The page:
The number of patients taking powerful opioid painkillers along with anti-anxiety drugs known as benzodiazepines increased significantly from 2001 to 2013, according to a study recently published in the British Medical Journal.
The findings come just months after the Food and Drug Administration (FDA) announced that it was adding boxed warnings to the safety labels of both drugs as well as prescription cough medicines regarding serious side effects such as slowed or difficult breathing and deaths when the drugs are combined. Boxed warnings, also called black box warnings, are the strongest warning the FDA can give and are reserved for medications and medical devices that call attention to serious and life threatening risks.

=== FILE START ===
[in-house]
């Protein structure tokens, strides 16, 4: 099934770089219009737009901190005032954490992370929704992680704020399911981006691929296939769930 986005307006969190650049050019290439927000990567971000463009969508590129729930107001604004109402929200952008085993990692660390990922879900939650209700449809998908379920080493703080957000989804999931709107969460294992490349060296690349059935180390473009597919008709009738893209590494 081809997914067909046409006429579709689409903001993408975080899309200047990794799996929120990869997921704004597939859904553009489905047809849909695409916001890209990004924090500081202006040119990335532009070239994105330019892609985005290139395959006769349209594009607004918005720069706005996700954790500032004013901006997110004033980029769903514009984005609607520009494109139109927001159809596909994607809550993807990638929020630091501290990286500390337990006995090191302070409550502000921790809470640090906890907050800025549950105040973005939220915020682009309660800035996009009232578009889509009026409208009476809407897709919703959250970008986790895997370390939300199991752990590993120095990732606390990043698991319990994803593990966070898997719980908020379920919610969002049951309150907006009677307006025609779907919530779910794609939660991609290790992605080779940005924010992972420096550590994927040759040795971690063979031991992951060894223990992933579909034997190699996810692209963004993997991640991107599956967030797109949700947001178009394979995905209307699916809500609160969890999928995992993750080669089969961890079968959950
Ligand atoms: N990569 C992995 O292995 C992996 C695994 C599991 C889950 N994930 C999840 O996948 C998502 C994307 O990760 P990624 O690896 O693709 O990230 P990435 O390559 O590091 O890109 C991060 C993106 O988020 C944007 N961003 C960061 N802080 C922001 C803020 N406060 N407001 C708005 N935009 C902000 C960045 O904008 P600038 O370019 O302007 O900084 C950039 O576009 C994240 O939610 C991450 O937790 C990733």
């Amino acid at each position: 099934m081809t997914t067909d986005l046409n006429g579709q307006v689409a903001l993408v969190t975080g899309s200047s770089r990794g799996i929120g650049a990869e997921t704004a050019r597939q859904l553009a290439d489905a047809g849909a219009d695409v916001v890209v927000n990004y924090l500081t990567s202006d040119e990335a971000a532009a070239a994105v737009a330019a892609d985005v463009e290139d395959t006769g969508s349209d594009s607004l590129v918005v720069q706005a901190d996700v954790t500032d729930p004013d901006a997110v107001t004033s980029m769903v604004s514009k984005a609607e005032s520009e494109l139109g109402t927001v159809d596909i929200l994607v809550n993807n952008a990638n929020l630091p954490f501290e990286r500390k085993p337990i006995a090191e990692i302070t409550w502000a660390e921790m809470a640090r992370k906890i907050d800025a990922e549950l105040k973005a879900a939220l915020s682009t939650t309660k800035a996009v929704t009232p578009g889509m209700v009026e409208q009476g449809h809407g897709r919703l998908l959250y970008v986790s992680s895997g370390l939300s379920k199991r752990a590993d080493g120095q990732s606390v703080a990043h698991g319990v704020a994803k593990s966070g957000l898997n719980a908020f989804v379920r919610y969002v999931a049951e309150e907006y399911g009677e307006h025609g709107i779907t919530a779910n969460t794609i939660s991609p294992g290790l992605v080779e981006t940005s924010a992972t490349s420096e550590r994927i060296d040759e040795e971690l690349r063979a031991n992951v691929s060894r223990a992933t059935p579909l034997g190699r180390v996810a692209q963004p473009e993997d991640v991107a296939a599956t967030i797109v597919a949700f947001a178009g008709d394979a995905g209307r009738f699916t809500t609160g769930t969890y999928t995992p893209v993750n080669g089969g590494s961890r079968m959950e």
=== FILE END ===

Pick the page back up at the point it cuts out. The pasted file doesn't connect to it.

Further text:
Opioids include medications such as morphine, hydrocodone, OxyContin, and fentanyl. Benzodiazepines, or benzos, include drugs such as Xanax Klonopin, and Valium.
The study, conducted by Eric Sun, MD, PhD, an assistant professor of anesthesiology, perioperative, and pain medicine at Stanford University in California, and colleagues, involved data on more than 315,000 privately insured patients aged 18 to 64 who were prescribed an opioid between 2001 and 2013.
Researchers found that in 2001, 9 percent of patients prescribed opioids also had a prescription for benzos. That number increased to 17 percent by 2013. They also noted that compared to patients prescribed opioids only, patients prescribed both meds were more likely to be treated at emergency departments or admitted to the hospital for opioid overdose.
“Elimination of the concurrent use of benzodiazepines and opioids could reduce the population risk of an emergency room visit or inpatient admission for opioid overdose by 15 percent,” the study’s authors wrote. “From a clinical perspective, providers should exercise caution in prescribing opioids for patients who are already using benzodiazepines (or vice versa), even in a non-chronic setting.”